In Palestinian folk tradition Job's place of trial is Al-Joura, a village outside the town of Al Majdal. It was there God rewarded him with a fountain of youth that removed whatever illnesses he had, and gave him back his youth. The town of Al-Joura was a place of annual festivities (4 days in all) when people of many faiths gathered and bathed in a natural spring.

The Bosnian version of the name is spelt Ejub/Ejup and pronounced Eyub/Eyup.

The tomb of Job is believed to be situated in Jabal Qara outside the city of Salalah in Southern Oman.

Additionally, the Druze community also maintains a tomb for the Prophet Job in the El-Chouf mountain district in Lebanon.

The Turkish city of Urfa (formerly Edessa) claims to be the location at which Job underwent his ordeal, and has a well said to be the one formed when he struck the ground with his foot as described in the Qur'an.

The Eastern Orthodox Church reads from Job during Holy Week.
“Throughout the whole Lent the two books of the Old Testament read at Vespers were Genesis and Proverbs. With the beginning of the Holy Week they are replaced by Exodus and Job. Exodus is the story of Israel's liberation from Egyptian slavery, of their Passover. It prepares us for the understanding of Christ's exodus to his Father, of his fulfillment of the whole history of salvation. Job, the sufferer, is the Old Testament icon of Christ. This reading announces the great mystery of Christ's sufferings, obedience and sacrifice.”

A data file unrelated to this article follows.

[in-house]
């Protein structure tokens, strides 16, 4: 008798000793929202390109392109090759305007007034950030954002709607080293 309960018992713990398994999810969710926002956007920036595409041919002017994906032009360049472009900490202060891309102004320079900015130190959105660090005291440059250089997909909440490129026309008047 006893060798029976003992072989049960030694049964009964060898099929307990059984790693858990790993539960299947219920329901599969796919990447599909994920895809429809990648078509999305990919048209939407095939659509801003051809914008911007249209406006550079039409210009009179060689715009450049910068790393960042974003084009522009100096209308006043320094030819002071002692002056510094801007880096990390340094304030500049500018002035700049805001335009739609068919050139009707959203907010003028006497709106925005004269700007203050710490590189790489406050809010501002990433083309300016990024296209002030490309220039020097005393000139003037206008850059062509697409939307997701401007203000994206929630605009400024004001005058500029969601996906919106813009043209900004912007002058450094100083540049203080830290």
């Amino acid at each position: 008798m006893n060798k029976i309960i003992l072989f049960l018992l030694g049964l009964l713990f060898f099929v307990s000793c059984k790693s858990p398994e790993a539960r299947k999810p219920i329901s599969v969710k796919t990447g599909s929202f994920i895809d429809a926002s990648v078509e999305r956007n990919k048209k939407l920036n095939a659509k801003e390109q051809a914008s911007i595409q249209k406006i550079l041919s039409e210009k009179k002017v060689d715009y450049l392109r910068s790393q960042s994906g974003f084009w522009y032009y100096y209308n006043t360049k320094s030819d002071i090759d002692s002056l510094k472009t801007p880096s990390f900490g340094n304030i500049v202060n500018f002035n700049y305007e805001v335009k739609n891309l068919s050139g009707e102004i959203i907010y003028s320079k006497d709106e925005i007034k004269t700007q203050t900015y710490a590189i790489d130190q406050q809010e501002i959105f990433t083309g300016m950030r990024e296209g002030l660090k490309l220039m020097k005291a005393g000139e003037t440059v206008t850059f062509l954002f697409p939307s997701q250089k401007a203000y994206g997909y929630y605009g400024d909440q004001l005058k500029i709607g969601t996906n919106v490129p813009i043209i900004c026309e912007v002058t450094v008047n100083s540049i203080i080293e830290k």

Alexander Schmemann,, "A Liturgical Explanation for the Days of Holy Week"
The Roman Catholic Church traditionally reads from the Book of Job during Matins in the first two weeks of September. In the revised Liturgy of the Hours, Job is read during the Eighth and Ninth Weeks in Ordinary Time.
Post a Comment
Related Posts Plugin for WordPress, Blogger...